As I stood in front of the beehive shaped coke ovens, with a large mouth opening in the front, the heaviness of the industry that blasted through here from the 1890’s until the last mine closed in 1954, descended upon me. The plaques told the story, including pictures, of Douglas, WV, an abandoned coal and lumber town. Land that had been a pristine wilderness was stripped bare practically overnight when a railroad was built in 1884. It was considered an engineering marvel because of the steep grade required to reach the area. Looking at the pictures on the plaques of how the area looked after the industry came, the only words I could think of were ravaged, abused, and raped. For years after the last mine closed, this land lay bare like a wounded body on the battlefield, still bleeding, uncared for, until in the 1970’s when reclamation work began. The surface scars began to heal then, but the deep trauma to the land is still ongoing.
At the height of production when 900 people lived in this small area it looked so different than today. The hillsides were bare, with roads going back and forth across their faces, buildings everywhere, and the stream lay naked, no longer surrounded by its beloved rhododendrons. The trees had all been logged by 1912, and 12 mine openings dotted the hillsides. 175 coke ovens lined the railroad tracks and at night the burning ovens lit up the whole valley. The smoke seeped into everything day and night until they were shut down after the technology changed in 1915. It sounds like the very vision of what the fire and brimstone preachers railed against—hell. The clear cutting of the forest resulted in flooding all the way to Pittsburgh and was so severe that it spurred the creation of the Monongahela National Forest in 1915, a federal forest restoration project.
Yet, a lot of immigrants found work and community here and were able to support their families. The market for trees and coal brought people who built a town and community in Douglas, WV, as well as the neighboring towns of Thomas and Davis, all connected to the rest of the world only by the railroad. Churches and schools were built. Diversity was the norm, with Russians, Austrians, Germans, Polish, Irish, African Americans, English, Italians, Hungarians, Lithuanians, Serbians and Mexicans all hired by the coal company. Interestingly, in contrast, the lumber company only employed native-born white Americans—why the racial divide? Did the lumberjacks keep themselves separate? In 1919 Douglas even had a champion baseball team. These diverse people formed a strong community here even amidst the ecological ruin.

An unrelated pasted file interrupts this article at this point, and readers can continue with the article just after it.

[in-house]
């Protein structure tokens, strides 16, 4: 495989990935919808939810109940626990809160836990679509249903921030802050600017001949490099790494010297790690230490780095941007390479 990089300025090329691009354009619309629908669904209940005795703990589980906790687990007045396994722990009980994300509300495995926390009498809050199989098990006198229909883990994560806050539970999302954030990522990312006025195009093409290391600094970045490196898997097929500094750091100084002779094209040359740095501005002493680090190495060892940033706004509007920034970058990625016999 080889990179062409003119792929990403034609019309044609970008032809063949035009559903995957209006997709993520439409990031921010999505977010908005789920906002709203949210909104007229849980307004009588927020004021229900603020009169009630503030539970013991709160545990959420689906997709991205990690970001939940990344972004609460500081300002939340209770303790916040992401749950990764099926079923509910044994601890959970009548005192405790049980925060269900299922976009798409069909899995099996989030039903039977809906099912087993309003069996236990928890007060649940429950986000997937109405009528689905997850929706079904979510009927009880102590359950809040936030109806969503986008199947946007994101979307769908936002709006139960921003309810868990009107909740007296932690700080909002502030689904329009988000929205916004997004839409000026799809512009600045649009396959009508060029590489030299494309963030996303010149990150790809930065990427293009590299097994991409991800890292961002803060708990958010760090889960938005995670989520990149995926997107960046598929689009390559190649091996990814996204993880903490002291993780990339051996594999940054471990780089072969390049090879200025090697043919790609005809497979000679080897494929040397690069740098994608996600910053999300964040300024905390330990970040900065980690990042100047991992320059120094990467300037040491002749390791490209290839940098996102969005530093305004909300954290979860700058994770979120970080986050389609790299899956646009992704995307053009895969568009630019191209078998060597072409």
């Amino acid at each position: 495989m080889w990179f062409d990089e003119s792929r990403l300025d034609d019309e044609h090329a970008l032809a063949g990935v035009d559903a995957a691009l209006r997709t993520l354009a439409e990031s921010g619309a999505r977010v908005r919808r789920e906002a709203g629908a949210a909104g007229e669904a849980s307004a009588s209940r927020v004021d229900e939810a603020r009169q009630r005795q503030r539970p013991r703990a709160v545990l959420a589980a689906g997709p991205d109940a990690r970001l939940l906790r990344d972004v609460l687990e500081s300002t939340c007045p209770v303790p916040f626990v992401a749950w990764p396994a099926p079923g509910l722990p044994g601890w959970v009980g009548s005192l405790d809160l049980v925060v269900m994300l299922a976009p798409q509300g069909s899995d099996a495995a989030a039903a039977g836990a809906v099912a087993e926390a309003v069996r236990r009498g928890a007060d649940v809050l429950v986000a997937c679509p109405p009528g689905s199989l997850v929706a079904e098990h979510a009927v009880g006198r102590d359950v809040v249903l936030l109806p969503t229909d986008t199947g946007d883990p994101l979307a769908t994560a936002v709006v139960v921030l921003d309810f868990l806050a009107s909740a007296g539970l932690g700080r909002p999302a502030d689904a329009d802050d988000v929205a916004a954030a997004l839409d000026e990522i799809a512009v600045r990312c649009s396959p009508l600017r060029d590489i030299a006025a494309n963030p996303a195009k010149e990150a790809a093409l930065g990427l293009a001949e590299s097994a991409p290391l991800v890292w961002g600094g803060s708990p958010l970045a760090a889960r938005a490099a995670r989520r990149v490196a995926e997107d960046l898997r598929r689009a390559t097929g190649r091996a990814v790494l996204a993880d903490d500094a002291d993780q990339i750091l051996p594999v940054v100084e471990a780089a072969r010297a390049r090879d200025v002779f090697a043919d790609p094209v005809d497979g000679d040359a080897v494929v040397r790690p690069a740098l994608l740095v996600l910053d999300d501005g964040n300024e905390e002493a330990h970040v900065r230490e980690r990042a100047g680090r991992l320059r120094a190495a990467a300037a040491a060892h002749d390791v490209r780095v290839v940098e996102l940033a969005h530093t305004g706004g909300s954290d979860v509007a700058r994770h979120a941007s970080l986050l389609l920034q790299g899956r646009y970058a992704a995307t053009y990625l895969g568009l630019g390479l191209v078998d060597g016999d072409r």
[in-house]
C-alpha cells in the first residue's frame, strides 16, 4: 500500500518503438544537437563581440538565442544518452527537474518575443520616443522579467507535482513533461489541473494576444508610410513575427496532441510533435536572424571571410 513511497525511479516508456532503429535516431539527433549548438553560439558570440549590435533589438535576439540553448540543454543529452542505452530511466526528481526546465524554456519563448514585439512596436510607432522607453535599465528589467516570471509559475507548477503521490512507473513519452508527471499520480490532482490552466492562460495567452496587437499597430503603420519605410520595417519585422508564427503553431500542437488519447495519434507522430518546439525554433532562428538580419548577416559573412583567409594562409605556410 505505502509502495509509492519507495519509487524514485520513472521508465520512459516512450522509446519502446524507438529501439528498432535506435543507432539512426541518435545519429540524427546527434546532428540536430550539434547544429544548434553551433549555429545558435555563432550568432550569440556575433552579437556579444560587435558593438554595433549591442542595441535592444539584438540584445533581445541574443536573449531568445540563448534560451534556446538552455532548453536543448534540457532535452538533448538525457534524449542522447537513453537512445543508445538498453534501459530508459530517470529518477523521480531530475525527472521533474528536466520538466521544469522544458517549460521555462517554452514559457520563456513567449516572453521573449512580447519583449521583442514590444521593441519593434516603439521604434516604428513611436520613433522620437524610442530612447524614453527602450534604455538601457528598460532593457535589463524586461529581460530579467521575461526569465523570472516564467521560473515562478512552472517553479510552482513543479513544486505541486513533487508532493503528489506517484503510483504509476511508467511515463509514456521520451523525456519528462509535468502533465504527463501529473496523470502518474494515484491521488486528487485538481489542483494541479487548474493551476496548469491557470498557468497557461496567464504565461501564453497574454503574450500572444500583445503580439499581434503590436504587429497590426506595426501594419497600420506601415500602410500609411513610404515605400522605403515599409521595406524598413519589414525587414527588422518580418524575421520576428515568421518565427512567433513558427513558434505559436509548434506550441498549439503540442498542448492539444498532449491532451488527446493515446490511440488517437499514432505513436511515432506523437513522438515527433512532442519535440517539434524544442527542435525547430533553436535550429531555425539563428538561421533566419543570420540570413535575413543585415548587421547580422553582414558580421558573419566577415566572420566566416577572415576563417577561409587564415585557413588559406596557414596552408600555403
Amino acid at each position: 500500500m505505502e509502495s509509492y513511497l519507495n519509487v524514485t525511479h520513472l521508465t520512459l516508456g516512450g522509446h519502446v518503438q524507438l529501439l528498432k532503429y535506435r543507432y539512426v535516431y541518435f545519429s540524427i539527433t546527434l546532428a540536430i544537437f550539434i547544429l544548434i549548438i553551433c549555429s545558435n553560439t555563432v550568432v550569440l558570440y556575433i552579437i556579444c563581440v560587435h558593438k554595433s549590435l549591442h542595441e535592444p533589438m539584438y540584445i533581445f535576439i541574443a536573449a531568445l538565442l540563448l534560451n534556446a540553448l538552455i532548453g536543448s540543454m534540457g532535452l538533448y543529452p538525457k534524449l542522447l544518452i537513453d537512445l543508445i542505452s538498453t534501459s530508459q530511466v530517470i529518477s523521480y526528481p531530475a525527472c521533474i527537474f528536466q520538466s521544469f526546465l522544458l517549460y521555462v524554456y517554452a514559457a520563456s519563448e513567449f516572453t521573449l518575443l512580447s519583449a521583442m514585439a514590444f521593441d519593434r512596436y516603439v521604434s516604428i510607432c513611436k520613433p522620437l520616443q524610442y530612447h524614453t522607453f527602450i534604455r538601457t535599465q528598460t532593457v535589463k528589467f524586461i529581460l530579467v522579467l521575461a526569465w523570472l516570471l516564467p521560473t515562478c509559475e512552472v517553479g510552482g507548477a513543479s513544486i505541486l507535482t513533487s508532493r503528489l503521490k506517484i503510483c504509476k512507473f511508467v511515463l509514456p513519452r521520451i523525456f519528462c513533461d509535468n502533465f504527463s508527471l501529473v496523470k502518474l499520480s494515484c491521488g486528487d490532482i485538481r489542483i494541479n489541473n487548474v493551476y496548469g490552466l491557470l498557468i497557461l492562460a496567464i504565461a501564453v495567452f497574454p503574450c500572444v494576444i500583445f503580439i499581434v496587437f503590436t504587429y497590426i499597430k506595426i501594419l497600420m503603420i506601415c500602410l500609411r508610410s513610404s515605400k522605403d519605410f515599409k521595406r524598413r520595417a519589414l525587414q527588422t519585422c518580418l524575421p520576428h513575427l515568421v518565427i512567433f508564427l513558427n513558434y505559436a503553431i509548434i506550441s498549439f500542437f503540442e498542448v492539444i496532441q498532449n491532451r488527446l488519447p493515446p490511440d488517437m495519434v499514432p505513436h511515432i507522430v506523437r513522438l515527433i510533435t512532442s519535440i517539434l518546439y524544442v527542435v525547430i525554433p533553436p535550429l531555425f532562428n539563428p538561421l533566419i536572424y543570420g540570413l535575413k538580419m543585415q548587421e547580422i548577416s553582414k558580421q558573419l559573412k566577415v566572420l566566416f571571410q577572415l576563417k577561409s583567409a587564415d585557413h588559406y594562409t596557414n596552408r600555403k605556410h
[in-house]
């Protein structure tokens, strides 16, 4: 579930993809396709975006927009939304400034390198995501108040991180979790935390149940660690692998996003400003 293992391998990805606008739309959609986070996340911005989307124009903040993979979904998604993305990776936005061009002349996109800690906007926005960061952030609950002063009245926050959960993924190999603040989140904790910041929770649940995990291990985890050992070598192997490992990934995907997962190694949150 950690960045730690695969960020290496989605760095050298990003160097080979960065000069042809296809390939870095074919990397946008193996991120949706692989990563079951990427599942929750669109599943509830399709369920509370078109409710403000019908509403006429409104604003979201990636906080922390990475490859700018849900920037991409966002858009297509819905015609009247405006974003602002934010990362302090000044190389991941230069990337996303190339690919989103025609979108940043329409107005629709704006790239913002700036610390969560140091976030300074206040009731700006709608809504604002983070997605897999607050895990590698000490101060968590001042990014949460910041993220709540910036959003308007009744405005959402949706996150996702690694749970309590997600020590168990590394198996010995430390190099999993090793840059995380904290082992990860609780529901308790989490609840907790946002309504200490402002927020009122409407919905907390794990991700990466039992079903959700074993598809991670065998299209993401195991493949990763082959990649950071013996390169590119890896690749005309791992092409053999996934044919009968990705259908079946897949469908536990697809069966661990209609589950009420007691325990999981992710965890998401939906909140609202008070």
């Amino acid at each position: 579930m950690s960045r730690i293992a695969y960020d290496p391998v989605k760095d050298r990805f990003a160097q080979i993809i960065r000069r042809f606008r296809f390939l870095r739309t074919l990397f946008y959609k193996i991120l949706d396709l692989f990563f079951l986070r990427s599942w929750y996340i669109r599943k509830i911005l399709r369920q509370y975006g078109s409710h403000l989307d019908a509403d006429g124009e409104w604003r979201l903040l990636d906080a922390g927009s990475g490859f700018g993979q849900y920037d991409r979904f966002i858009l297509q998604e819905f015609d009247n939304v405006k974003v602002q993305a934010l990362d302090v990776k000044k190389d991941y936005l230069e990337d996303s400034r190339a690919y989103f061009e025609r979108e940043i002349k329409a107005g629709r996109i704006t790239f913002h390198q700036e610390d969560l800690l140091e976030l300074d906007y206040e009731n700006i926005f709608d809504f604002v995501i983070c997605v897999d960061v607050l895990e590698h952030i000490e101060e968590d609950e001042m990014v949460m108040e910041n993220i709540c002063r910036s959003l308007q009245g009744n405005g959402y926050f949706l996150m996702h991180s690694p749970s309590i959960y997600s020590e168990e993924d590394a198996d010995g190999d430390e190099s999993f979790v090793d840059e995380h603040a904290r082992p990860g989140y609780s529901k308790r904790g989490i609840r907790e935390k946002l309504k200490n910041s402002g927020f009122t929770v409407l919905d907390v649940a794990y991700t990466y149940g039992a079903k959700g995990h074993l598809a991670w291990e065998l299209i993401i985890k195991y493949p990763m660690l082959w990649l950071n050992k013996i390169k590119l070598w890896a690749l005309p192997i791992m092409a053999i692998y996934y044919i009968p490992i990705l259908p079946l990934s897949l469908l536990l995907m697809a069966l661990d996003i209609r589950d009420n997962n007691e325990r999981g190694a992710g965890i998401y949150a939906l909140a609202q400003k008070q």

I wondered if the people of the community were a salve, a blessing for the land, amidst all its wounds. How did the heart of this community weave its way into the land? Did the families raised here give these hills hope during those years? Did their joys and sorrows seep into the cracks opened by the mines and intertwine with the Earth, in ways we can barely understand? Today only a few old houses still dot the hillside. The wildflowers here today are embodying the hearts of those people that once ran up and down these hillsides. A new kind of community has grown from the dirt now. It is the wildflowers turn to hold the space, to do the healing.
The stream that runs through Douglas is the North Fork of the Blackwater River. One hundred and twenty-five years ago, before the railroad, this stream supported so many trout that an innkeeper at Tower’s Inn in the town of Gormainia boasted: “Gentlemen, if you can only reach the fall of the Blackwater, you can take more trout in an hour than you ever took before in all your lives.” And it was proven to be true. These trout tell the story of the truly wild community that was here before the industry came, untouched for longer than we can fathom.
At the edge of a large high plateau in the mountains, this land was covered with a dense forest of red spruce that were over 100 feet tall and so dense that only gnarly rhododendron grew underneath. The climate was so harsh and vegetation so thick that nearby Iroquois tribes from lower elevations did not settle here and where not known to hunt or travel into the area, although the Seneca Trail came near the western edge of the plateau through the lower hills below. There are simply no early signs of regular human activity in the area. It was truly a wild wilderness unaltered by human endeavors.